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Packers vs. Lions: 5 Things to Watch and a Prediction

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Packers vs. Lions: 5 Things to Watch and a Prediction

The Green Bay Packers (11-4) will welcome the Detroit Lions (11-4) to Lambeau Field for a Week 17 showdown that will determine the NFC North champion and the recipient of at least a first-round bye in the conference playoffs. 

Here’s five things to watch and a prediction: 


1. Lacy vs. the Wall

It would not be a stretch to say the Lions have produced one of the best seasons against the run of the last 15-20 years. Opponents are averaging 3.07 yards per carry against Detroit, the seventh best mark since 1990. The Lions also haven’t allowed an individual 100-yard rusher and only one team—the New York Jets (132)—have rushed for over 100 total yards. The Packers’ quietly established running game might give the Lions one of the best tests of their season. Green Bay is fifth in total rushing yards (985) and third in yards per attempt (4.85) since Week 10, while running back Eddie Lacy has rushed for 492 yards at 5.4 yards per carry over the last five games. The Packers have rushed for at least 100 yards in seven straight games. Sunday appears to be strength against strength, Lions run defense against Packers rushing offense. There will still be temptation for Mike McCarthy to avoid the run and attempt to emulate New England’s successful pass-heavy gameplan against Detroit. But he really should look back to last season, when Lacy carried 23 times and the Packers were able to grind out a 22-9 win over the Lions at Lambeau Field. 


2. Peppers’ Time

Julius Peppers produced one of the best games of his season back in Week 3, when he tormented right tackles Garrett Reynolds and Cornelius Lucas for a red zone strip-sack and two other quarterback hits. It will be Lucas on the right side Sunday. Peppers, who had two sacks in Tampa Bay in Week 16, will again need to play a big part in Green Bay’s pressure package. Lions quarterback Matthew Stafford has taken 43 sacks this season, including 16 during Detroit’s four losses. And he’s completing under 45 percent of his passes when under pressure. The Packers simply can’t let Stafford find his way away from Detroit, where his passer rating is a pedestrian 72.8 on the road this season. One side note: Green Bay has lost just four times at home since 2011; the opposing quarterbacks in those games threw nine touchdowns against just one interception. It takes strong quarterback play to beat the Packers at home.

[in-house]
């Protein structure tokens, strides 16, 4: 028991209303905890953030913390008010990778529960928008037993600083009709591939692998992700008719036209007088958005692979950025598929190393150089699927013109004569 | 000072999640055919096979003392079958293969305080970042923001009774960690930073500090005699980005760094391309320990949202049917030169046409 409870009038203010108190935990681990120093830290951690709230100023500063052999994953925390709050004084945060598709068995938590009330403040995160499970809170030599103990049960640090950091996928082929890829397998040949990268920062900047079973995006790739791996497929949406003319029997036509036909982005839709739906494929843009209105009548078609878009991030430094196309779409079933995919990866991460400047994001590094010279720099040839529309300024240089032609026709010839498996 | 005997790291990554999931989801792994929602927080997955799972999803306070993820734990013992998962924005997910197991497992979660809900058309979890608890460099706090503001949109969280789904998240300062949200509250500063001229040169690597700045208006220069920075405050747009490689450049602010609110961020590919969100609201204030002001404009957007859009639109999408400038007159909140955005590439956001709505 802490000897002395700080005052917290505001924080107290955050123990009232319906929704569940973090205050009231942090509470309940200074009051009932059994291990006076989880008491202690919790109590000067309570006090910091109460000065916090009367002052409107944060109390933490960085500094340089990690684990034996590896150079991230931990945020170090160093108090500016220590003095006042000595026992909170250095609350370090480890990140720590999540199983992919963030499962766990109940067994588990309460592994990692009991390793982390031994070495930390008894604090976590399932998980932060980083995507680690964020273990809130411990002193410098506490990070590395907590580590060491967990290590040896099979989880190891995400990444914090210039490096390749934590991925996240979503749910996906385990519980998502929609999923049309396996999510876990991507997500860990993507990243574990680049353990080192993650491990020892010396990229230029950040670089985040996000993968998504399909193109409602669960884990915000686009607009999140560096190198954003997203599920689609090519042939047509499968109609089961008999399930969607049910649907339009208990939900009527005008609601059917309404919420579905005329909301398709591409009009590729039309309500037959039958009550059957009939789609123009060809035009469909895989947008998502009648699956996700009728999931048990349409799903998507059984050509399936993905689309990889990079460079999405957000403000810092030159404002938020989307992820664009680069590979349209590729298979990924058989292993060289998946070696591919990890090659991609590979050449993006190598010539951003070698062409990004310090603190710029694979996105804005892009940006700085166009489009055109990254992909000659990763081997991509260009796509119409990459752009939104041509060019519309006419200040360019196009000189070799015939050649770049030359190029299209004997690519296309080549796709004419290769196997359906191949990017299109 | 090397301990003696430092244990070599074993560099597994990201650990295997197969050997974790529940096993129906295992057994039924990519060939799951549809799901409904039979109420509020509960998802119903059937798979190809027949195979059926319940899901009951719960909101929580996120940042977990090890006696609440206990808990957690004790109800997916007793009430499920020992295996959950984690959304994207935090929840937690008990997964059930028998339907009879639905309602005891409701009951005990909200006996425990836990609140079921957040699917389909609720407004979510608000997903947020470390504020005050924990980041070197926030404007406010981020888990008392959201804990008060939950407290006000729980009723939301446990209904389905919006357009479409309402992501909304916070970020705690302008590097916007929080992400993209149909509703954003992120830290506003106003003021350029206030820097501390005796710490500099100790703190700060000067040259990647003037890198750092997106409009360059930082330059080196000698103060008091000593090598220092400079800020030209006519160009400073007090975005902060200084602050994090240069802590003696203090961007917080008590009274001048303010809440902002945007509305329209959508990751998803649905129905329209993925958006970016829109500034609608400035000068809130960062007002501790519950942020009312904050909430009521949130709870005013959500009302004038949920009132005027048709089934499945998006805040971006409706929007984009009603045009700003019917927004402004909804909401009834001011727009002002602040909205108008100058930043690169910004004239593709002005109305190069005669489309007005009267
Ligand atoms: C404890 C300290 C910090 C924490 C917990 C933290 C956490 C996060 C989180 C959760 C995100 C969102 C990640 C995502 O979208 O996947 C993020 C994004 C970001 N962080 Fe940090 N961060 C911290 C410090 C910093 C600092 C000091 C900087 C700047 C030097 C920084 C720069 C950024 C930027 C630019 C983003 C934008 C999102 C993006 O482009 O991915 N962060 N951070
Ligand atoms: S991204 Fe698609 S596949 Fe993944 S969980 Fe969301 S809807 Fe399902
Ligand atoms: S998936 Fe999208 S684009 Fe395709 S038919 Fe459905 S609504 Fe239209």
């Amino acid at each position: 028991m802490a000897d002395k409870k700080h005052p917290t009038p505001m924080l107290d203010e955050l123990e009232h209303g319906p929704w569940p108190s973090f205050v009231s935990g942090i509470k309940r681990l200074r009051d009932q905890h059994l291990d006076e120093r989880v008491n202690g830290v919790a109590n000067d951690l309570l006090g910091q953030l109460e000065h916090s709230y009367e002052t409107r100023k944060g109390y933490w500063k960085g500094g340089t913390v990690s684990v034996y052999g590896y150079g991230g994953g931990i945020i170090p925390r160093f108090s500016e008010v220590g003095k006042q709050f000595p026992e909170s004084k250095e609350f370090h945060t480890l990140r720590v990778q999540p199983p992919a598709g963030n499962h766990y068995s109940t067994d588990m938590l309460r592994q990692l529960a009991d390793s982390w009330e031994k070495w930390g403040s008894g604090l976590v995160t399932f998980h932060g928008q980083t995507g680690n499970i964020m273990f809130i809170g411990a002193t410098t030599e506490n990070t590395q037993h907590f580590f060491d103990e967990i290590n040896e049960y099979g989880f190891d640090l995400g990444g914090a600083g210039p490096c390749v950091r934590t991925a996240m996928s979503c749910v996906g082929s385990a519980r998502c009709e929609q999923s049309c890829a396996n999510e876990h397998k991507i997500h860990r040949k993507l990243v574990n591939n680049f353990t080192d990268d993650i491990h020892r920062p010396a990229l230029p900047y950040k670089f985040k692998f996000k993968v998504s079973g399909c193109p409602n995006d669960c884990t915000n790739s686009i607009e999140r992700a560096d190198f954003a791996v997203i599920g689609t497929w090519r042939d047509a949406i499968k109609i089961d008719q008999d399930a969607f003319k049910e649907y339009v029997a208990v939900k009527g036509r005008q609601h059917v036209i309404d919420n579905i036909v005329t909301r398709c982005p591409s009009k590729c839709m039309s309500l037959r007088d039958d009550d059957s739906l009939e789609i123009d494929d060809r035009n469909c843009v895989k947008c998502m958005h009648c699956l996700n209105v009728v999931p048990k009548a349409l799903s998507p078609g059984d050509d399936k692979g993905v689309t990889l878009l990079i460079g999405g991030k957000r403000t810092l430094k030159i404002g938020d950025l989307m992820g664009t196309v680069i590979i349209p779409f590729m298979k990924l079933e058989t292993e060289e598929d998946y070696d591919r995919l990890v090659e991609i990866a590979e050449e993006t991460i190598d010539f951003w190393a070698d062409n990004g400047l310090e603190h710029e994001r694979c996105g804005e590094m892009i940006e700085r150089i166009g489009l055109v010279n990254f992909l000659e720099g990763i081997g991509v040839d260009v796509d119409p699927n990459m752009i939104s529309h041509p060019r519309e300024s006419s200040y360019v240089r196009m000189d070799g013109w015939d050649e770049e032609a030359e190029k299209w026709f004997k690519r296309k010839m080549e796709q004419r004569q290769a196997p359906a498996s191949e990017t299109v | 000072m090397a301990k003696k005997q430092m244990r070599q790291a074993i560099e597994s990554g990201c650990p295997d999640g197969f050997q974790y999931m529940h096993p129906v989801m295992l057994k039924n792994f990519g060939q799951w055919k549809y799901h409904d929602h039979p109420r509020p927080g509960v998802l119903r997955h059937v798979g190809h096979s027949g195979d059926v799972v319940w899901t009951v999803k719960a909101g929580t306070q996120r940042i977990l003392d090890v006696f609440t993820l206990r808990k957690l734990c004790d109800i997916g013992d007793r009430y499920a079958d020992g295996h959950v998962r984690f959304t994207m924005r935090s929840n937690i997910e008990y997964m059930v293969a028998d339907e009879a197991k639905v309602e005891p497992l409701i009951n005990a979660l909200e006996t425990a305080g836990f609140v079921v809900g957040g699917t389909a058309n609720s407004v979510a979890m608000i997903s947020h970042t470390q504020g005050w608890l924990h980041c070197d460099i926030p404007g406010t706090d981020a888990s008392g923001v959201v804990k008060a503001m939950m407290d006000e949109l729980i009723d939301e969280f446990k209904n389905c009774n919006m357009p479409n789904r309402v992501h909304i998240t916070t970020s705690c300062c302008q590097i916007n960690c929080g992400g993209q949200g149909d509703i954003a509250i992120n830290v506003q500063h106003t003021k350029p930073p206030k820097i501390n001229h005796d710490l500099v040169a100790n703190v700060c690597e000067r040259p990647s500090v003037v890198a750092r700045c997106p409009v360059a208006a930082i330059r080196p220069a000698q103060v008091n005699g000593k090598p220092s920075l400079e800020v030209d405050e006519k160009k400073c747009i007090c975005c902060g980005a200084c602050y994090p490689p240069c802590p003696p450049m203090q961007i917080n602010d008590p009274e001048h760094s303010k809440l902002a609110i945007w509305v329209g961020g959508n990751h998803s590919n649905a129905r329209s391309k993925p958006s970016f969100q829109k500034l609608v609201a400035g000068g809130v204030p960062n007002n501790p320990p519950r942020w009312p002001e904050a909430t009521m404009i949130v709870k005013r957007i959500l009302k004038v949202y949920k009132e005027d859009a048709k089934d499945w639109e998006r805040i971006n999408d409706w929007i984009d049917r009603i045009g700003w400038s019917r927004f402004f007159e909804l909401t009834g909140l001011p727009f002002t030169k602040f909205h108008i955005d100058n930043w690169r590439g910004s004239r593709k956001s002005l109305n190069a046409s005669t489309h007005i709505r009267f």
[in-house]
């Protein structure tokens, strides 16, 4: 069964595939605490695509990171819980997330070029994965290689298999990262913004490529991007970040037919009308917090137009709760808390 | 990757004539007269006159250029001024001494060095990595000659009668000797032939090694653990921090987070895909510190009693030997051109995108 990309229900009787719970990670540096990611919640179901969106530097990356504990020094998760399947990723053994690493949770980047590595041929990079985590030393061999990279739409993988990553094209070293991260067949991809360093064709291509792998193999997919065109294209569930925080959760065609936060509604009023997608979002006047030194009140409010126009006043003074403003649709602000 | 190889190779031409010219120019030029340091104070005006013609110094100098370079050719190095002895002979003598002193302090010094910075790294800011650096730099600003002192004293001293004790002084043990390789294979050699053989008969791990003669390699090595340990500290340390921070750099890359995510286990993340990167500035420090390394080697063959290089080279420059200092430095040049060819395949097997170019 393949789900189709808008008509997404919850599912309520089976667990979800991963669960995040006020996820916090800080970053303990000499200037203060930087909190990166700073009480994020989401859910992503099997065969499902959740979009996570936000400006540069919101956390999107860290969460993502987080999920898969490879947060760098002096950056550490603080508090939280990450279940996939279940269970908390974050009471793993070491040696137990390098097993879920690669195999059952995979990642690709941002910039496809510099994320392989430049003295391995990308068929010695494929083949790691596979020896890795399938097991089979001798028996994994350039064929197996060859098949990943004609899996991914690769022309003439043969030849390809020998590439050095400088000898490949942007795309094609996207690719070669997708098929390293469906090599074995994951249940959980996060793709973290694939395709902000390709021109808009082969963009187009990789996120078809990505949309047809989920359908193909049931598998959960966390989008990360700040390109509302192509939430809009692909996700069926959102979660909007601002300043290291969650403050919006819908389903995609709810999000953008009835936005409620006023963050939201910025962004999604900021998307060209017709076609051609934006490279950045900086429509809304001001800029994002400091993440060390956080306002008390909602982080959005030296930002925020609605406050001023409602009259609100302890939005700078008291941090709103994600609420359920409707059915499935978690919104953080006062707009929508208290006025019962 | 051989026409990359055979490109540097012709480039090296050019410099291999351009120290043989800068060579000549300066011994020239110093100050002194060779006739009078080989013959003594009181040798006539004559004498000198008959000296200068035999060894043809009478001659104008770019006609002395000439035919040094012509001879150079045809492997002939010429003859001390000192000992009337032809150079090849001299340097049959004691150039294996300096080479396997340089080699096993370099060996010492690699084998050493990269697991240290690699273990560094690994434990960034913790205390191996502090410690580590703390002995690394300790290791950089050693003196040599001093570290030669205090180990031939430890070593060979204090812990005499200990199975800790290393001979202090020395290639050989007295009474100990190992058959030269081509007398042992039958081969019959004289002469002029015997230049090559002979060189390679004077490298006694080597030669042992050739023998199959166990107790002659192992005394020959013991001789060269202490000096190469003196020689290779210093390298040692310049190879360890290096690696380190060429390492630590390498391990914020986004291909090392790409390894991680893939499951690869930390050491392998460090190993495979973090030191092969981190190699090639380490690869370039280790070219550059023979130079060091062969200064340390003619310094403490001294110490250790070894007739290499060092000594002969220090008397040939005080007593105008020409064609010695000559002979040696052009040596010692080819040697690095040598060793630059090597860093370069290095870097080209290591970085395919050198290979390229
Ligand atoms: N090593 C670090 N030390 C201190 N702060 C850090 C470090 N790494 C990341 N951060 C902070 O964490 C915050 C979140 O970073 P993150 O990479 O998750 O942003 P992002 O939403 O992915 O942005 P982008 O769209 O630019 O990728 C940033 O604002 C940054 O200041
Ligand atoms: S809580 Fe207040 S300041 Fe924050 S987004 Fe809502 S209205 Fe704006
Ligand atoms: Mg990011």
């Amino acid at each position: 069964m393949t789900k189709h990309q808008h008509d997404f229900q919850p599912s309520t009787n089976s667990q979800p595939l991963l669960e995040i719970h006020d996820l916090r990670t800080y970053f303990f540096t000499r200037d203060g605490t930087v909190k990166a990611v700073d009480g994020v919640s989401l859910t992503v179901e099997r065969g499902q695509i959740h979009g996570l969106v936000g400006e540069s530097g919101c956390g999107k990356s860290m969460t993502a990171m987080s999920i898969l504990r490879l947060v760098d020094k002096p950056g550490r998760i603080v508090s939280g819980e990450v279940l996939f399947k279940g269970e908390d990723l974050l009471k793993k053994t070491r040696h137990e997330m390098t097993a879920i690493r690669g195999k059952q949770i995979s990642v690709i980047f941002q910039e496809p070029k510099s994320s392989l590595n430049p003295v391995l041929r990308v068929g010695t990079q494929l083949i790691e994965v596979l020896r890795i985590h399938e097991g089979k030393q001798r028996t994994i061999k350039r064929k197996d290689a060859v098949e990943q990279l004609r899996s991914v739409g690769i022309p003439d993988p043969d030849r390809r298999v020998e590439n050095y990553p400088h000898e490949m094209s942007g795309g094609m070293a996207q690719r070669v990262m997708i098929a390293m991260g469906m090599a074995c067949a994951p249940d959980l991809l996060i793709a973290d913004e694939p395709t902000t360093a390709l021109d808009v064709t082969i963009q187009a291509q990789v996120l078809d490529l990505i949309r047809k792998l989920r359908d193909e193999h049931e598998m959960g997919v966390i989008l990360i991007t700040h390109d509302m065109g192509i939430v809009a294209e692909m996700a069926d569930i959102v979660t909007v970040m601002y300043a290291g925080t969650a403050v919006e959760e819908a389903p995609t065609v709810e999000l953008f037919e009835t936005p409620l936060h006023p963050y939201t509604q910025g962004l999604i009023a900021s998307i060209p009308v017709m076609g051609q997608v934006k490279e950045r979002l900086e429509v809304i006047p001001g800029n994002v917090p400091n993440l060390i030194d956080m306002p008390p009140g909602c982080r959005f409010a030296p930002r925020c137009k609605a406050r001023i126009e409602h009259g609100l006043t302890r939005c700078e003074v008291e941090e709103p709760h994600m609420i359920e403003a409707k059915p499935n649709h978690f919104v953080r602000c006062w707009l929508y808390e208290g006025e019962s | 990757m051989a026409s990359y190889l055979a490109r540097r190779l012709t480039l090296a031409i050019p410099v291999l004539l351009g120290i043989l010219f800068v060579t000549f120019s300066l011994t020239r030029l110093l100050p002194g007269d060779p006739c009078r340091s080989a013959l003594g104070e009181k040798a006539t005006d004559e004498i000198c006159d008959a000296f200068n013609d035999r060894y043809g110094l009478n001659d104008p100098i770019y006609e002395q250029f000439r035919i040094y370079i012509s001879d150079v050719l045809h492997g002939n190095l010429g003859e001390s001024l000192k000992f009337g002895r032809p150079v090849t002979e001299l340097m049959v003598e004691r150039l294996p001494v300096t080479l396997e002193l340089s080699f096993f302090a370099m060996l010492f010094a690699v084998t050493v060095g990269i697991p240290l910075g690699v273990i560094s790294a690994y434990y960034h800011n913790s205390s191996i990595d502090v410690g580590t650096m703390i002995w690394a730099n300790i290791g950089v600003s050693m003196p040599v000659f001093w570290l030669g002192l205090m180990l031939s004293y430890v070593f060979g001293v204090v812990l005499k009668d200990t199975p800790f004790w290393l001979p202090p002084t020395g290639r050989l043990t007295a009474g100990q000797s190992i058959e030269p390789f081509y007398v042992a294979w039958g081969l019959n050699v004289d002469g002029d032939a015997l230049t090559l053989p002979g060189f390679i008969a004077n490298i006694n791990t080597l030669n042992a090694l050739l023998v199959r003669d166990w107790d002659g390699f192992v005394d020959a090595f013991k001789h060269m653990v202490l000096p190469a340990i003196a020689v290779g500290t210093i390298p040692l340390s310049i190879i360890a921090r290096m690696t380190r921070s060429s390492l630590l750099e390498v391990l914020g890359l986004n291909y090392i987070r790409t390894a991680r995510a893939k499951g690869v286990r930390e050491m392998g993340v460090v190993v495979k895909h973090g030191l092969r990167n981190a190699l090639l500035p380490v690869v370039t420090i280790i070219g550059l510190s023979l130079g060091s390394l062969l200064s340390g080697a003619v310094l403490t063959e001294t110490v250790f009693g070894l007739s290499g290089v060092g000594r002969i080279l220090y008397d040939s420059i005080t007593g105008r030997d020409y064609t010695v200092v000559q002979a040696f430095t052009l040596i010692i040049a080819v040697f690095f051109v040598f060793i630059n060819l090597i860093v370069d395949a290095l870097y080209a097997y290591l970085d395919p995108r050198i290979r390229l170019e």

3. Overshadowed

The Lions defense outscored the Packers offense in the first meeting, 9-7. But mostly overlooked from that game was the steady performance from the Green Bay defense, which allowed only 10 total points—including only three over the first three quarters. The lone Detroit field goal came on the possession following the safety. The Lions eventually wore down the Packers and punched in a touchdown late, but there’s no shame in allowing just 10 points on the road. Davon House and Ha Ha Clinton-Dix both intercepted Stafford and the Lions averaged just 3.0 yards per carry. A repeat defensive effort should be more than enough for a home victory. Dom Capers’ unit should also be as confident as its been all season after manhandling Kyle Orton and the Bills and Josh McCown and the Bucs in back-to-back weeks. 


4. Statement Game

Just about any metric of offensive line play will tell you the same story: the Packers’ front five on offense represent one of the more underrated units in football. Green Bay is currently seventh in run-blocking at Football Outsiders and third in pass-blocking at Pro Football Focus. Lacy is averaging 4.7 yards per carry, while Aaron Rodgers is on pace to be sacked just 30 times (which would be a new career low, not including 2013). Yet this still isn’t a group that many outside the state of Wisconsin recognize as a top offensive line. Sunday provides an opportunity for the Packers to show the rest of the football world how good they now are up front on offense. Win the battle or manage a draw with Detroit and the Packers will prove themselves capable of handling any front four in football.